Home Blog Shadow Banking

Shadow Banking

By Monica V

What is Shadow Banking? 

Paul McCulley of PIMCO coined the term “shadow bank” in 2007. The Financial Stability Board defines the shadow banking system as “credit intermediation involving entities and activities (fully or partially) outside the regular banking system”, servicing assets worth $80 trillion globally.

Components of the shadow banking system broadly include mobile payment systems, pawnshops, securitization vehicles, asset-backed commercial paper [ABCP] conduits, private equity funds, hedge funds, money market funds, markets for repurchase agreements, investment banks, and mortgage companies.

How they work? 

Shadow banks issue short-term securities and use the proceeds to buy longer-term assets. For instance, an ABCP conduit would issue commercial papers, which is bought by a money market fund, to raise funds, to purchase securitized products created by an investment bank.

What are their merits? 

* Ability to provide credit more cost-efficiently than traditional banks

* Provide funding to traditional banks

* Ensure credit growth and liquidity in the economy

* Alternative source of funding for risky borrowers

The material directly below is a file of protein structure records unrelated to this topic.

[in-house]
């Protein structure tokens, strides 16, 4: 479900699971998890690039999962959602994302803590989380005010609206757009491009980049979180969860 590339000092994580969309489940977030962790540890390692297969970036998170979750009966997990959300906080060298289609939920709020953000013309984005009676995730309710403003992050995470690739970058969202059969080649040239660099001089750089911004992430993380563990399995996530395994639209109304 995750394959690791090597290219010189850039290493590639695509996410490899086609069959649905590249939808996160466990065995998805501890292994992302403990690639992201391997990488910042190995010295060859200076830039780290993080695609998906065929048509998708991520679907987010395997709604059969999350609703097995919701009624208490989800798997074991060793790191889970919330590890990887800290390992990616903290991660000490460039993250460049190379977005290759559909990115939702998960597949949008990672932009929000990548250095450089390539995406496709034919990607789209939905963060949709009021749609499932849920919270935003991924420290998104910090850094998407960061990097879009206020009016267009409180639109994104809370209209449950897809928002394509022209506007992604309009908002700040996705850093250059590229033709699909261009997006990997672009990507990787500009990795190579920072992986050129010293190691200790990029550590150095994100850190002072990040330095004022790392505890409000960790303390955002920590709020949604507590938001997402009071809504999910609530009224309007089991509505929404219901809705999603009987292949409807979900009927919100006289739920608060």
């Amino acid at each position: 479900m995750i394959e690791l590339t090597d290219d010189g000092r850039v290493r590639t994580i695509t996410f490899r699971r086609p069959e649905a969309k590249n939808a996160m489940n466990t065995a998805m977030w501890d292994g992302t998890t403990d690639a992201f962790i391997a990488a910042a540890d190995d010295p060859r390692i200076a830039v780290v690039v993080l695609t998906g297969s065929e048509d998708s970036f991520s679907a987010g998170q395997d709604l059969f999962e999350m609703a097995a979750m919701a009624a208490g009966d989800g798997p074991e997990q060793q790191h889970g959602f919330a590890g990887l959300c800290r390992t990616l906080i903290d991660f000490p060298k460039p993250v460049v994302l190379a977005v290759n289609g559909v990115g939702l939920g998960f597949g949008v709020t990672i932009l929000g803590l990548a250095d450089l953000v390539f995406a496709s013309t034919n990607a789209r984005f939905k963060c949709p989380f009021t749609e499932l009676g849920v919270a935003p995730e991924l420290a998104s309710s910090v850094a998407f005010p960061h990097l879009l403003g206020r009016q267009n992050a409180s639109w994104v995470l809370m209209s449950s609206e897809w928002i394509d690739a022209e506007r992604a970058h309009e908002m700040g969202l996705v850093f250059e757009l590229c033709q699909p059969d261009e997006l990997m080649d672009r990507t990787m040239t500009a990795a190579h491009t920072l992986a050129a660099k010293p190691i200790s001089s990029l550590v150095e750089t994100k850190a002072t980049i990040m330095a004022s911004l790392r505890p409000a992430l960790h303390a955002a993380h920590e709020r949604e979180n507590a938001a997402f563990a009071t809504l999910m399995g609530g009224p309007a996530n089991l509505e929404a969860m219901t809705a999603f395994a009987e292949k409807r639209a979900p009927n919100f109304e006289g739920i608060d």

* Alternative to bank deposits for large investors

* Risk diversification

What is the risk? 

* Liabilities are liquid and assets are relatively illiquid

* Highly leveraged as their source of funding is not deposits but collateralized borrowing

* Involved in “chain of transactions”, which could lead to spillover of risk to the regulated banking sector, thus, leading to systemic risk

* Do not have safety nets, such as, Central Bank borrowing and Deposit Insurance, and no capital cushion, thus, raising concerns of run on the banks.


Shadow banks have been held responsible for the global financial crisis and the Chinese Slowdown. The Dodd Frank Act, passed by the U.S. Congress, has introduced many regulations such as moving OTC derivatives to exchanges, and registration requirements for some hedge funds. There is a need to propose regulations such that spillover effect between the banking sectors is mitigated, susceptibility of money market funds to runs is reduced, incentives associated with securitization are aligned, pro-cyclicality associated with securities financing transactions is dampened.

Leave a comment

Leave a Reply

Your email address will not be published. Required fields are marked *

Related Articles

Do we still need Credit Cards?

Editor – Swetha TM || Why hasn’t the credit card died, despite...

Crude Behavior: From Art to Activism

Editor – Ankita Kumari || Introduction: In the world of art, where...

Ayodhya’s Growth Story: From Temple to Tourism Hub

Editor – Ankita Kumari || In the heart of India, Ayodhya, a...